Event Title

Take and Eat: How the Reformation Missed the Mark When It Took Aim at the Eucharist

Mentor 1

Lane Sunwall

Start Date

28-4-2023 12:00 AM

Description

Protestant reformers like Martin Luther, Ulrich Zwingli, and John Calvin had a number of disagreements with the Catholic church and one another regarding theology, but none of them caused as much division as their disparate stances regarding the nature and practice of the Eucharist, or the Lord’s Supper. Whatever constructive change they initiated in other areas, in this, potentially the most intimate of them all, they failed not only to accomplish lasting reformation, they condemned their movement to fraction and spiritual weakness. In researching this topic, I used both primary and secondary historical, theological, and practical sources to track differing Catholic and Protestant beliefs regarding the Eucharist, including transcripts from landmark events like the Marburg Colloquy and the Council of Trent as well as more modern sources like the current catechisms of the Catholic church and various Protestant denominations. I then connected the way those theological stands lived out in everyday practice for the laity in the 1500’s with how they are practiced today using both scholarly secondary sources and primary accounts of daily life. This paper intends to show that the reformers’ inability to agree on the Eucharist poked the Catholic church into reforming just enough to bring more availability and meaning to Eucharistic practice while the Protestant Eucharistic teaching remained, and remains, disoriented by fractured doctrine and random implementation. In this, the reformers managed to accomplish just the opposite of what they intended.

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Apr 28th, 12:00 AM

Take and Eat: How the Reformation Missed the Mark When It Took Aim at the Eucharist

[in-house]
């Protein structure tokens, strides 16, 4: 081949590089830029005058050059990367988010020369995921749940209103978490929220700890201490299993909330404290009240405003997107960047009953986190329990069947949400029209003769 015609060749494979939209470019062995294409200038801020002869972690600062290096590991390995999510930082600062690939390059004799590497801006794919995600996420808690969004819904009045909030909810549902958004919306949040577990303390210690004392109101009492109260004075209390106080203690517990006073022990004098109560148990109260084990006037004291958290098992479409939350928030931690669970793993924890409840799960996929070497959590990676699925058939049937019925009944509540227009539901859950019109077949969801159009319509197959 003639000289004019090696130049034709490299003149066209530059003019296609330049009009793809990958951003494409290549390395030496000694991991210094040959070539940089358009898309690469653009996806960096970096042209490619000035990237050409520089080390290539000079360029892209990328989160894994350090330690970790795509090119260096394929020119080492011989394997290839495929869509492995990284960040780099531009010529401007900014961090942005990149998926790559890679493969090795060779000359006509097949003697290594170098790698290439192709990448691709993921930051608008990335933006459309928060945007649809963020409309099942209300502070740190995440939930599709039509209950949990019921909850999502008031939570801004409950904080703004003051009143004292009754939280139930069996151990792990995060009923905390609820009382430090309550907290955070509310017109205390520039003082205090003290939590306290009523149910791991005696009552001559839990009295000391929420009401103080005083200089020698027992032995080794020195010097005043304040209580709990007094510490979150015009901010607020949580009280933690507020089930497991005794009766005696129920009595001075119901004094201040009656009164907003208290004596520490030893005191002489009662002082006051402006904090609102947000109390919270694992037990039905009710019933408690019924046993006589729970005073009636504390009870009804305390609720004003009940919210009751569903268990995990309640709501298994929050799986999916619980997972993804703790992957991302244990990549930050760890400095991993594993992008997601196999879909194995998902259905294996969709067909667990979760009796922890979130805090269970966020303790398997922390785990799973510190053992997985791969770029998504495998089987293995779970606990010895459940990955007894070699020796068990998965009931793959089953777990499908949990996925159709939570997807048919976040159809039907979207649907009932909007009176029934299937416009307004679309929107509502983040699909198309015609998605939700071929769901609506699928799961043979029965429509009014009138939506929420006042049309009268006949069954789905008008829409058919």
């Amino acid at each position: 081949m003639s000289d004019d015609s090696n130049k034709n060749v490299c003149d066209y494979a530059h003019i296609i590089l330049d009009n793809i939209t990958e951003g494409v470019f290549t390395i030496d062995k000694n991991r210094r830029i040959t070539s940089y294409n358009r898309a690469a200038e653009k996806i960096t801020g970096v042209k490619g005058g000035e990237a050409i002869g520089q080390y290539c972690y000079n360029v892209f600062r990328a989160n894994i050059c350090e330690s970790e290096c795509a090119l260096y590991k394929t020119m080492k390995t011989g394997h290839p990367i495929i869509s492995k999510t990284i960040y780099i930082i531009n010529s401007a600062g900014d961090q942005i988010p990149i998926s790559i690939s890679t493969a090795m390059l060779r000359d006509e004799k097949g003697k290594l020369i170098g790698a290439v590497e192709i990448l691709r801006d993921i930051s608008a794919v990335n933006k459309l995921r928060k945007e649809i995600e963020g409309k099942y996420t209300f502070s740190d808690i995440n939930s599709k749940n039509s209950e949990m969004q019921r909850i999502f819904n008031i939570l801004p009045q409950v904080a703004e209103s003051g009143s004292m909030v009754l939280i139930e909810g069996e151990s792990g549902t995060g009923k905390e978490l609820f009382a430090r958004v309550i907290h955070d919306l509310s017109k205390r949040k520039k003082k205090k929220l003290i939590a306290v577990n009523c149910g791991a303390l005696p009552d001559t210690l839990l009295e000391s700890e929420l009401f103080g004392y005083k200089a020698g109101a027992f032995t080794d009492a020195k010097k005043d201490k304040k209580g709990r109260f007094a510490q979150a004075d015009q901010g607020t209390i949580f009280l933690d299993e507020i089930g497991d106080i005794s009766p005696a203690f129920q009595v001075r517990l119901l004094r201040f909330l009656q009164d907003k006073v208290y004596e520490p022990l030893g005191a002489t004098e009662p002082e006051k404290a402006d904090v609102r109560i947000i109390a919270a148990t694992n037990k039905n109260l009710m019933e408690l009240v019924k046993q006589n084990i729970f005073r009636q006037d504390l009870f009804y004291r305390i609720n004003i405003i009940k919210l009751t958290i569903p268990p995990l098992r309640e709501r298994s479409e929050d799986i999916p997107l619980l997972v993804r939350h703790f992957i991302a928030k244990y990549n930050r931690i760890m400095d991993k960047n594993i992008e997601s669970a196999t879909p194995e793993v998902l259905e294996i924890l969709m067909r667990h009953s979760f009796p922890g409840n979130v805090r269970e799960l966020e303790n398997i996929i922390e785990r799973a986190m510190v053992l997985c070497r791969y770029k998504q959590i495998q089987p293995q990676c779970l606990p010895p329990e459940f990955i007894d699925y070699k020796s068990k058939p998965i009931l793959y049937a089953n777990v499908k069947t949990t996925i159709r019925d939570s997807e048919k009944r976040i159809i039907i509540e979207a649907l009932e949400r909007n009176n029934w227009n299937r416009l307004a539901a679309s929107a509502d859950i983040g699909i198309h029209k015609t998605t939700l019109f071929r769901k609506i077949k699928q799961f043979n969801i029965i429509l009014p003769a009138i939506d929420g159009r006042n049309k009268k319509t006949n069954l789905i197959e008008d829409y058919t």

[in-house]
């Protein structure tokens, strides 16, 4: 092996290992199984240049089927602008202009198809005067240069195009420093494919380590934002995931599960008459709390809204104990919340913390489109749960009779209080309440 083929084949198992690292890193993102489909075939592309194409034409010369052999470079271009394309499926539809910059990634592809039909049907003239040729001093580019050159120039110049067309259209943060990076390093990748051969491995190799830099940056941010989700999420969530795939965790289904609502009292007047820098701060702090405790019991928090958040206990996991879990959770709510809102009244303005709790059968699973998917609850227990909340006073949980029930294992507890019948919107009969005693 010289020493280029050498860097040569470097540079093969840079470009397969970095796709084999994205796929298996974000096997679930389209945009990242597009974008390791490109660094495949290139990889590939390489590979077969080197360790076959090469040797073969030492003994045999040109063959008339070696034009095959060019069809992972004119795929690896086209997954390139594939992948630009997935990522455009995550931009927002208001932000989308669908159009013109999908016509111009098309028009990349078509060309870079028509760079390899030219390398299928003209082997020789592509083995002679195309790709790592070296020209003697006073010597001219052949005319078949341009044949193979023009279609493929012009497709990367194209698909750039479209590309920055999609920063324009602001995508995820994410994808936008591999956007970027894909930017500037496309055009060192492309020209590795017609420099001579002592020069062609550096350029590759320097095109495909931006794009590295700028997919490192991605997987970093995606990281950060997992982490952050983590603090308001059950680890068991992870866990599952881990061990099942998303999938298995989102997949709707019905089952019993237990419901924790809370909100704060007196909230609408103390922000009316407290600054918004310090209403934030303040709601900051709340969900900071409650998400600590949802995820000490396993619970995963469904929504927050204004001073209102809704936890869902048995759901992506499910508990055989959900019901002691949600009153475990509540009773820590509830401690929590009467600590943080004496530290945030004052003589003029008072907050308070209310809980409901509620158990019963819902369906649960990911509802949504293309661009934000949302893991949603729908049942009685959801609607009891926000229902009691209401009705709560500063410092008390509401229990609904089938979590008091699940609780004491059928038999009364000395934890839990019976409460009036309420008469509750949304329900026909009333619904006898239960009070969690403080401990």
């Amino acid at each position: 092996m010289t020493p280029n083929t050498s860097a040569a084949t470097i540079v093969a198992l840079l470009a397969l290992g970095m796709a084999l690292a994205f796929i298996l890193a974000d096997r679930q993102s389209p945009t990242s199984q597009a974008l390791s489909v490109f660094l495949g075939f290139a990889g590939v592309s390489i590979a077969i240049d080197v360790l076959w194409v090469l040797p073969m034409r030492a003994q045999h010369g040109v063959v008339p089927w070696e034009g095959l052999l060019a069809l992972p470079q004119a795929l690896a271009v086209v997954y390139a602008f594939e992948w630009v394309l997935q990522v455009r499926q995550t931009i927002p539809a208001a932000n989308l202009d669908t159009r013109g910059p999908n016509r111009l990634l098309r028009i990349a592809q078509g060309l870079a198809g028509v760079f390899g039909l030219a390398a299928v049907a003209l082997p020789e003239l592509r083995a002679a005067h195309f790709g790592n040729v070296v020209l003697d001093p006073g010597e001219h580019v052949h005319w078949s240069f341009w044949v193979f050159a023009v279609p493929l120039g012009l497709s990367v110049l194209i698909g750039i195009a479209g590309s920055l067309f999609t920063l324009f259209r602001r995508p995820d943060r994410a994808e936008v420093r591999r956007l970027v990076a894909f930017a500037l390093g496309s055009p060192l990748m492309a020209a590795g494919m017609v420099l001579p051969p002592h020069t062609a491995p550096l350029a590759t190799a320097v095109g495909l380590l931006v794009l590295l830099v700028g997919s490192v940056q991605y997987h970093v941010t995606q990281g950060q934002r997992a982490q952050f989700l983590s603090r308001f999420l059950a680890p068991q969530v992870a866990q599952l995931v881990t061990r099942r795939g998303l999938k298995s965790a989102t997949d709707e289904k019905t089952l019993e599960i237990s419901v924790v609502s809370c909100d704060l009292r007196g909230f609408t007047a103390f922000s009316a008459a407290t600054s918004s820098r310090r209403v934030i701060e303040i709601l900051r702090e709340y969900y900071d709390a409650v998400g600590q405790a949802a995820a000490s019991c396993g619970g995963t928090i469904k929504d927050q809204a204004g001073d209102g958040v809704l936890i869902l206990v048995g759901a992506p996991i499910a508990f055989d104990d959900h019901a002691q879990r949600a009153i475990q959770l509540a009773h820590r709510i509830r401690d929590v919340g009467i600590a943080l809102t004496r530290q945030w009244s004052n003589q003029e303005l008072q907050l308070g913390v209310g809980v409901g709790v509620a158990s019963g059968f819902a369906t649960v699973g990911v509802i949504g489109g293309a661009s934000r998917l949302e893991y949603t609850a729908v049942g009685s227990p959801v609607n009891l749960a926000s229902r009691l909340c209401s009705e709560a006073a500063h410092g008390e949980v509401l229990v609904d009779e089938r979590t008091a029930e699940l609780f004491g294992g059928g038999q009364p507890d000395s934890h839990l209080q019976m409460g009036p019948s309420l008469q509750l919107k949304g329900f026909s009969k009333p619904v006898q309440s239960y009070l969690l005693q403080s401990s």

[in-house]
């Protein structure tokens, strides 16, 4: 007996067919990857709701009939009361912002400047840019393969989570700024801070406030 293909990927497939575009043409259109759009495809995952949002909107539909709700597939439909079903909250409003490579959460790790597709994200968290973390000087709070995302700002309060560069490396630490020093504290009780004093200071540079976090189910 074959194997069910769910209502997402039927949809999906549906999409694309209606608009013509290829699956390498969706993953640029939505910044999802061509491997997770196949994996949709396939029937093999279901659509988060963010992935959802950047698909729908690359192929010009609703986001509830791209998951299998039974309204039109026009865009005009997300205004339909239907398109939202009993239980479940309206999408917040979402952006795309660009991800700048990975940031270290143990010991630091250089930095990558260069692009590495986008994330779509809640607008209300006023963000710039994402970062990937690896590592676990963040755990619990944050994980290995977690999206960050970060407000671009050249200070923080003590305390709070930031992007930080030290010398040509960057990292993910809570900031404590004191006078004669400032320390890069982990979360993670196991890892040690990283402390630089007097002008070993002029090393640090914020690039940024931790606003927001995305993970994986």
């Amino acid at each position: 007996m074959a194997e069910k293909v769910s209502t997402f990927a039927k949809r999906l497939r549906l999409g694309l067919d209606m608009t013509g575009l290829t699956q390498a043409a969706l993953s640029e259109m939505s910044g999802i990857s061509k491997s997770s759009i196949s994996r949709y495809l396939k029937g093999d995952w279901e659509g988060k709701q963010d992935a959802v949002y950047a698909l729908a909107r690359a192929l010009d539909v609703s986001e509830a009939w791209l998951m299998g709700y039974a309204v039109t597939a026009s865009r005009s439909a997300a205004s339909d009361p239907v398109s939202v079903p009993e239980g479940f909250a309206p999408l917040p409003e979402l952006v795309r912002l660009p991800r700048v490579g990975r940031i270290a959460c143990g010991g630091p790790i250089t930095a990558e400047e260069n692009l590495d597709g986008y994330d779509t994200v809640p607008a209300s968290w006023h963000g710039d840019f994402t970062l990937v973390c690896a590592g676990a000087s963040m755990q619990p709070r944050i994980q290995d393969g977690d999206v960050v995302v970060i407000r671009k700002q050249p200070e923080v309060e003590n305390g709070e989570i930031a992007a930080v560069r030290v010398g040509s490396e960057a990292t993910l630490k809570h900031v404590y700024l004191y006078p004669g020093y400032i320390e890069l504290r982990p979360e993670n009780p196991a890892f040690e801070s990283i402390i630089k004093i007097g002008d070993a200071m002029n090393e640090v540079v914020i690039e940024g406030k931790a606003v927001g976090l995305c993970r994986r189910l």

Protestant reformers like Martin Luther, Ulrich Zwingli, and John Calvin had a number of disagreements with the Catholic church and one another regarding theology, but none of them caused as much division as their disparate stances regarding the nature and practice of the Eucharist, or the Lord’s Supper. Whatever constructive change they initiated in other areas, in this, potentially the most intimate of them all, they failed not only to accomplish lasting reformation, they condemned their movement to fraction and spiritual weakness. In researching this topic, I used both primary and secondary historical, theological, and practical sources to track differing Catholic and Protestant beliefs regarding the Eucharist, including transcripts from landmark events like the Marburg Colloquy and the Council of Trent as well as more modern sources like the current catechisms of the Catholic church and various Protestant denominations. I then connected the way those theological stands lived out in everyday practice for the laity in the 1500’s with how they are practiced today using both scholarly secondary sources and primary accounts of daily life. This paper intends to show that the reformers’ inability to agree on the Eucharist poked the Catholic church into reforming just enough to bring more availability and meaning to Eucharistic practice while the Protestant Eucharistic teaching remained, and remains, disoriented by fractured doctrine and random implementation. In this, the reformers managed to accomplish just the opposite of what they intended.